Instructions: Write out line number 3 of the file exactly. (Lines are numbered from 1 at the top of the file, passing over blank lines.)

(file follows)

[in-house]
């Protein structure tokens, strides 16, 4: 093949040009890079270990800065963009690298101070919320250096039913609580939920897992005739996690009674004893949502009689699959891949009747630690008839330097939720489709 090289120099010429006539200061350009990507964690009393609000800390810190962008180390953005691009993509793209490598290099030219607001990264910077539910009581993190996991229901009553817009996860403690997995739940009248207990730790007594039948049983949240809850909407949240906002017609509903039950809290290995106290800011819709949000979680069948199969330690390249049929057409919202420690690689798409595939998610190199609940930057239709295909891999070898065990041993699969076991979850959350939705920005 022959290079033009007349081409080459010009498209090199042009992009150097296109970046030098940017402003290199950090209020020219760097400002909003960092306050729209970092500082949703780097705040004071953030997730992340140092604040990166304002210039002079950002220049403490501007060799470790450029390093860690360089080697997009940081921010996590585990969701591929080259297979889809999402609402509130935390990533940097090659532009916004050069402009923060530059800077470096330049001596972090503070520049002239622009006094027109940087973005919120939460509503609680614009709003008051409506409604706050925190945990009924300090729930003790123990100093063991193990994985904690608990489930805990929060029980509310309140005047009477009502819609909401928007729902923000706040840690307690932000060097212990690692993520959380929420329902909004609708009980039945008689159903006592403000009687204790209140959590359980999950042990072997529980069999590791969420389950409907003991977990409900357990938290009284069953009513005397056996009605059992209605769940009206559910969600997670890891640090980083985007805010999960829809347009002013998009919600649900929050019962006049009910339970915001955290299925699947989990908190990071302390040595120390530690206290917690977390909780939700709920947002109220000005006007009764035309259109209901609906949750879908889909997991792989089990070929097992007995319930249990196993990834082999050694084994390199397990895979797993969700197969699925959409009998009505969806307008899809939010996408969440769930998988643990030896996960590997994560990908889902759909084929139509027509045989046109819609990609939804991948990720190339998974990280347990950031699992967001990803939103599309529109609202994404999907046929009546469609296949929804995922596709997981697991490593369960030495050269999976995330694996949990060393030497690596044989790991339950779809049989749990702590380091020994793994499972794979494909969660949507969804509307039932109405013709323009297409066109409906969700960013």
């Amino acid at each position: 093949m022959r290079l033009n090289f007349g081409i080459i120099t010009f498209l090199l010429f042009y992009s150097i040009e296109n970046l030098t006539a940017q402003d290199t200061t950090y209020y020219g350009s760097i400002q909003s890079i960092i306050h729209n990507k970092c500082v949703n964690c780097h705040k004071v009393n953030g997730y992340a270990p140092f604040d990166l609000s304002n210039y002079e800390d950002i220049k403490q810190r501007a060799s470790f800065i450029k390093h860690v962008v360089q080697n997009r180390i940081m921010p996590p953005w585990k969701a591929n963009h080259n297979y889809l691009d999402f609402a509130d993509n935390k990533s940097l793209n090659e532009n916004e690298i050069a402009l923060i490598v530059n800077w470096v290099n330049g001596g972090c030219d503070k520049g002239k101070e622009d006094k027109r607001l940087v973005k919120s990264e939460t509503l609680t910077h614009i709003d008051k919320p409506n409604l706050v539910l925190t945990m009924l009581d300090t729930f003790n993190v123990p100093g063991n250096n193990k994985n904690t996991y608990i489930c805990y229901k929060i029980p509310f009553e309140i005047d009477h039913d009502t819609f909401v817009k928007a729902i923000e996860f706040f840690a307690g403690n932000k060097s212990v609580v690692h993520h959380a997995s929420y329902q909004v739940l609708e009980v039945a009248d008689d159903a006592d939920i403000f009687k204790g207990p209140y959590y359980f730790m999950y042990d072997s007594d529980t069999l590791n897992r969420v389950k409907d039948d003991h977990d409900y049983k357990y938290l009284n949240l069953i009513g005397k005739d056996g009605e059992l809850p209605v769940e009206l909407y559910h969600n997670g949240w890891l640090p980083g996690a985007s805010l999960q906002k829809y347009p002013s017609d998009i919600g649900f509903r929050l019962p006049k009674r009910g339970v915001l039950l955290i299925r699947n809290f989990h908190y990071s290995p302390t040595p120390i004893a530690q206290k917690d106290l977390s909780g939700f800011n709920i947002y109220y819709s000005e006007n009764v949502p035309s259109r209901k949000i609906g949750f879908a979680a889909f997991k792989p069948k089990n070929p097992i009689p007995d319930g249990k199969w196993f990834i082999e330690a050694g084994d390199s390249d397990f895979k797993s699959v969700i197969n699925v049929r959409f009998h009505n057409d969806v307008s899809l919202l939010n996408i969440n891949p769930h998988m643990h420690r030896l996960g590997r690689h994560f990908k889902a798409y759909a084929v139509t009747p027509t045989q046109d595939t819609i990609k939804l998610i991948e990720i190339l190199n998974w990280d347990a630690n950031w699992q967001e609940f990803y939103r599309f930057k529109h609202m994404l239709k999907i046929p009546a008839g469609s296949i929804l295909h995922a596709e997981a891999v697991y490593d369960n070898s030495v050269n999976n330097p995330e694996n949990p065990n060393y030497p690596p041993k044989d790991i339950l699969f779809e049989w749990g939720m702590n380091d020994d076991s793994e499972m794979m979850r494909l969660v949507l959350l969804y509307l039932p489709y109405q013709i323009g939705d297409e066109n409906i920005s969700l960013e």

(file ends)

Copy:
């Amino acid at each position: 093949m022959r290079l033009n090289f007349g081409i080459i120099t010009f498209l090199l010429f042009y992009s150097i040009e296109n970046l030098t006539a940017q402003d290199t200061t950090y209020y020219g350009s760097i400002q909003s890079i960092i306050h729209n990507k970092c500082v949703n964690c780097h705040k004071v009393n953030g997730y992340a270990p140092f604040d990166l609000s304002n210039y002079e800390d950002i220049k403490q810190r501007a060799s470790f800065i450029k390093h860690v962008v360089q080697n997009r180390i940081m921010p996590p953005w585990k969701a591929n963009h080259n297979y889809l691009d999402f609402a509130d993509n935390k990533s940097l793209n090659e532009n916004e690298i050069a402009l923060i490598v530059n800077w470096v290099n330049g001596g972090c030219d503070k520049g002239k101070e622009d006094k027109r607001l940087v973005k919120s990264e939460t509503l609680t910077h614009i709003d008051k919320p409506n409604l706050v539910l925190t945990m009924l009581d300090t729930f003790n993190v123990p100093g063991n250096n193990k994985n904690t996991y608990i489930c805990y229901k929060i029980p509310f009553e309140i005047d009477h039913d009502t819609f909401v817009k928007a729902i923000e996860f706040f840690a307690g403690n932000k060097s212990v609580v690692h993520h959380a997995s929420y329902q909004v739940l609708e009980v039945a009248d008689d159903a006592d939920i403000f009687k204790g207990p209140y959590y359980f730790m999950y042990d072997s007594d529980t069999l590791n897992r969420v389950k409907d039948d003991h977990d409900y049983k357990y938290l009284n949240l069953i009513g005397k005739d056996g009605e059992l809850p209605v769940e009206l909407y559910h969600n997670g949240w890891l640090p980083g996690a985007s805010l999960q906002k829809y347009p002013s017609d998009i919600g649900f509903r929050l019962p006049k009674r009910g339970v915001l039950l955290i299925r699947n809290f989990h908190y990071s290995p302390t040595p120390i004893a530690q206290k917690d106290l977390s909780g939700f800011n709920i947002y109220y819709s000005e006007n009764v949502p035309s259109r209901k949000i609906g949750f879908a979680a889909f997991k792989p069948k089990n070929p097992i009689p007995d319930g249990k199969w196993f990834i082999e330690a050694g084994d390199s390249d397990f895979k797993s699959v969700i197969n699925v049929r959409f009998h009505n057409d969806v307008s899809l919202l939010n996408i969440n891949p769930h998988m643990h420690r030896l996960g590997r690689h994560f990908k889902a798409y759909a084929v139509t009747p027509t045989q046109d595939t819609i990609k939804l998610i991948e990720i190339l190199n998974w990280d347990a630690n950031w699992q967001e609940f990803y939103r599309f930057k529109h609202m994404l239709k999907i046929p009546a008839g469609s296949i929804l295909h995922a596709e997981a891999v697991y490593d369960n070898s030495v050269n999976n330097p995330e694996n949990p065990n060393y030497p690596p041993k044989d790991i339950l699969f779809e049989w749990g939720m702590n380091d020994d076991s793994e499972m794979m979850r494909l969660v949507l959350l969804y509307l039932p489709y109405q013709i323009g939705d297409e066109n409906i920005s969700l960013e």